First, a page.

Tullow in Search of Partners for its Kenya Lokichar Oil Project

Project is co-owned by Tullow, TotalEnergies and Africa Oil.

By Chriselle Moraes on
8th July 2022

Tullow Oil is seeking a partner for its planned US$3.4 billion Lokichar/Turkana oilfield development project in Kenya. In 2021, Tullow submitted a revised Turkana field development plan (FDP) and said the revised FDP is conditional and will depend on, but not be limited to, the introduction of a new partner.

Its partners are TotalEnergies (25%) and Africa Oil Corp (25%). Tullow has a 50% stake in the project.

“This plan has restructured a commercially difficult project into an investible opportunity. We are working with potential strategic partners to reduce our stake in the project to be more in line with a company of our size,” said Rahul Dhir, CEO, Tullow Oil plc.
The original plan aimed to produce 80,000 barrels per day from the oilfield but was delayed because of the collapse of oil prices and the Covid-19 pandemic, which created roadblocks and commercial anxiety for TotalEnergies and Africa Oil. A new plan was created to focus on improving the project economy.

The new scheme is expected to produce 585 million barrels of oil, which is at least 30% more than the original capacity. Also, the 825-kilometre oil export pipeline to Lamu Port on the Indian Ocean will be modified to handle 130,000 barrels per day and its diameter increased from 18 to 20 inches. If sanctioned this year, oil is expected to flow in 2025/26.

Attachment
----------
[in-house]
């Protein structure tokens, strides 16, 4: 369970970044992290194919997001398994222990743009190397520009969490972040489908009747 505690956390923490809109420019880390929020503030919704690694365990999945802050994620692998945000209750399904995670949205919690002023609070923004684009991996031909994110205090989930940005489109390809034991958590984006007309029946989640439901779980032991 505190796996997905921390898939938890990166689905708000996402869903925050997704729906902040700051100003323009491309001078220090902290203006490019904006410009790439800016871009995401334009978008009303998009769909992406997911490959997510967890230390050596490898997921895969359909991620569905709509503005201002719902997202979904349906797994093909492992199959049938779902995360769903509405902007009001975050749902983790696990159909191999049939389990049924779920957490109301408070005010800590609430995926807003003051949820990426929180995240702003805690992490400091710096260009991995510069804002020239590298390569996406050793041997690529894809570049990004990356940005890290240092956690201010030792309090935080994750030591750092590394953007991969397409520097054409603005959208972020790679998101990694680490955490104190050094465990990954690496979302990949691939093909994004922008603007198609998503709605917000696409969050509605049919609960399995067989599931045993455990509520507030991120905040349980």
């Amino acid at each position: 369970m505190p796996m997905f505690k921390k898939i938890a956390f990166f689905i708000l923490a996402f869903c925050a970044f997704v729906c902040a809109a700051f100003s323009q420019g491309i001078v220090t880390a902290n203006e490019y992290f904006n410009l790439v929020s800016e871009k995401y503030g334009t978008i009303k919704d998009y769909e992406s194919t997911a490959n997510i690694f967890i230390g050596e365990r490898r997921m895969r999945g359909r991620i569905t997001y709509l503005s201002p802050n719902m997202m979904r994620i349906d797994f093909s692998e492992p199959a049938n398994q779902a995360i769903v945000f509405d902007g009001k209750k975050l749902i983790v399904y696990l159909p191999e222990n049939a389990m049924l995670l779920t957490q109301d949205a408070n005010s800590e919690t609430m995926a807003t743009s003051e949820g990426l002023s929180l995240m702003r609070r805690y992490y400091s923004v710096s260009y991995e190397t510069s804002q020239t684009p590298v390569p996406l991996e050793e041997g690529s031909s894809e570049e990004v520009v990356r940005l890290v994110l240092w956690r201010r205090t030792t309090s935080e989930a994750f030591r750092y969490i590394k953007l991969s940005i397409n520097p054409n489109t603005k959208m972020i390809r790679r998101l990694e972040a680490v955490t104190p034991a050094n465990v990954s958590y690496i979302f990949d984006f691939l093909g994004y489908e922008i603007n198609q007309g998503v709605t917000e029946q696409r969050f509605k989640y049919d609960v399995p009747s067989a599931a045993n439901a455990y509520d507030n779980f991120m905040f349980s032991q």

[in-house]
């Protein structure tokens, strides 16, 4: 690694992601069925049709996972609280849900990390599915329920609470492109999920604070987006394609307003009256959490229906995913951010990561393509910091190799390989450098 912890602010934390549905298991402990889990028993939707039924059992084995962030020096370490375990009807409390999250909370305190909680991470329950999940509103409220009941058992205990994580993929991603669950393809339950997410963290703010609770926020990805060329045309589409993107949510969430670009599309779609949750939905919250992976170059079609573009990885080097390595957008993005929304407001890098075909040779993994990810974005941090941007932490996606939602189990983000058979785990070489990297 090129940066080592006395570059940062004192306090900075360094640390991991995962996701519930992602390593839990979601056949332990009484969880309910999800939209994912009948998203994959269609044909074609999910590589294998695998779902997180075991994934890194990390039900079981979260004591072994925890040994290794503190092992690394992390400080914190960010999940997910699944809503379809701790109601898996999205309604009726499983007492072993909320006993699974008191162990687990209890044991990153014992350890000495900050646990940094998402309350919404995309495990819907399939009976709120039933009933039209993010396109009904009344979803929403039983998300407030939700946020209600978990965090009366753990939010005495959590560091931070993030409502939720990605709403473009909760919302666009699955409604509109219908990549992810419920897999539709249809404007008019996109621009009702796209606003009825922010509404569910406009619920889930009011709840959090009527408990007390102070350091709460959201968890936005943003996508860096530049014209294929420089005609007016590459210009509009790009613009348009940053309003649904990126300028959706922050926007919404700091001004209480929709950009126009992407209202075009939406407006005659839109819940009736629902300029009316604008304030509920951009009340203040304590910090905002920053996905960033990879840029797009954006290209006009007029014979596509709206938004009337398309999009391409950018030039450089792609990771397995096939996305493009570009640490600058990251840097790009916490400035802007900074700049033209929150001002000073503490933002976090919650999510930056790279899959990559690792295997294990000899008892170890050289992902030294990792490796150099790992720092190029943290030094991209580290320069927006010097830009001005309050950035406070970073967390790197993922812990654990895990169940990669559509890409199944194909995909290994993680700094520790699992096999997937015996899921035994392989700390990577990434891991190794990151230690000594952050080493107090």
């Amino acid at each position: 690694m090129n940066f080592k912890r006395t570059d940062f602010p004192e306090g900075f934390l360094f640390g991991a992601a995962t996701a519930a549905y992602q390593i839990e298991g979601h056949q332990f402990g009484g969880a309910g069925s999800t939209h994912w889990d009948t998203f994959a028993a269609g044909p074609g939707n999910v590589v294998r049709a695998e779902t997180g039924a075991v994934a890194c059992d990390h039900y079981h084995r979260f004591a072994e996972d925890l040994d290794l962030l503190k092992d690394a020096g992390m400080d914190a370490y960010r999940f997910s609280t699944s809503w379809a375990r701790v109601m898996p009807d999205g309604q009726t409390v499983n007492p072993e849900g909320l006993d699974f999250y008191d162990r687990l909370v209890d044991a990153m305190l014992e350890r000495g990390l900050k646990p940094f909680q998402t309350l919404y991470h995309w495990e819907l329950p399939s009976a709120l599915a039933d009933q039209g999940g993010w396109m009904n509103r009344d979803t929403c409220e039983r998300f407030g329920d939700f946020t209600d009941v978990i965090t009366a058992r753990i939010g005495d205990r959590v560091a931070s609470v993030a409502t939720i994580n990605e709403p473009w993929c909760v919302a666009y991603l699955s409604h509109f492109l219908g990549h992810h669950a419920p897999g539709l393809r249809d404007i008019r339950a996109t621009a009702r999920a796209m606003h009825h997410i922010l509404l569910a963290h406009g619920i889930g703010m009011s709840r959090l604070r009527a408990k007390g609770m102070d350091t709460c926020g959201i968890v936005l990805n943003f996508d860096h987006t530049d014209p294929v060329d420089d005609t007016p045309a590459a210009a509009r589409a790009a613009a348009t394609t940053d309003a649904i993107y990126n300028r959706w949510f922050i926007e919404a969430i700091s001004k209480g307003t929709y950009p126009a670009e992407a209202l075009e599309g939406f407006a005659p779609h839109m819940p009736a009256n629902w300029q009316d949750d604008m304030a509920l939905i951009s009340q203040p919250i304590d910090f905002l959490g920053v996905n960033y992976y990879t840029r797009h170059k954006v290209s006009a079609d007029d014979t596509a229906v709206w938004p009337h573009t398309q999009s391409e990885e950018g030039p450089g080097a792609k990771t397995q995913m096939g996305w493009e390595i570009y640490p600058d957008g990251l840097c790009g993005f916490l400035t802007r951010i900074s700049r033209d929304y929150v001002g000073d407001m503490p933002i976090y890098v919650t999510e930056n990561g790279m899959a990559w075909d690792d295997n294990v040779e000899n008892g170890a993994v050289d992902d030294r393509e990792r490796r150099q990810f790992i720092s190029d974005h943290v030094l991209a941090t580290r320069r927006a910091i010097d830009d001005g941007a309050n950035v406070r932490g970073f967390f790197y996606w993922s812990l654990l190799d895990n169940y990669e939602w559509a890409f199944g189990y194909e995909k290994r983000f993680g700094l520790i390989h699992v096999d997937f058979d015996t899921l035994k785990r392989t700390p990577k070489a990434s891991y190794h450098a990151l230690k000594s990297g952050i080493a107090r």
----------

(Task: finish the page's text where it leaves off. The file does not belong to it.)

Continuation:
Tullow is proceeding with a phased development approach to the project. It will commence with the Ngamia and Amosing fields, which make up 50% of the project’s resources. The initial phase will also include the Ekales and Twiga fields. This will boost the initial phase tapped resources from 273 million to 390 million barrels.

There is a projected increase in the number of development wells and the number of production wells compared to water injectors, which will help boost reservoir pressure support and increase recovery rates. Upstream facilities have also been increased to handle more oil and water volume. Africa Oil pegged the cost of upstream facilities at US$1.4 billion.

The new scheme will lower unit costs from US$31 to US$22 per barrel. Carbon emissions will be reduced through a combination of heat conservation, use of gas for power and reinjection of excess gas.

Kenya’s national grid, which uses substantial renewable power will be used to offset any remaining emissions. The export pipeline will be heated and buried to ensure continuous oil flow. Water from Turkwel Dam will be used for injection purposes.

Top Photo: General overview of the Lokichar Oil Project (africaoilcorp.com)

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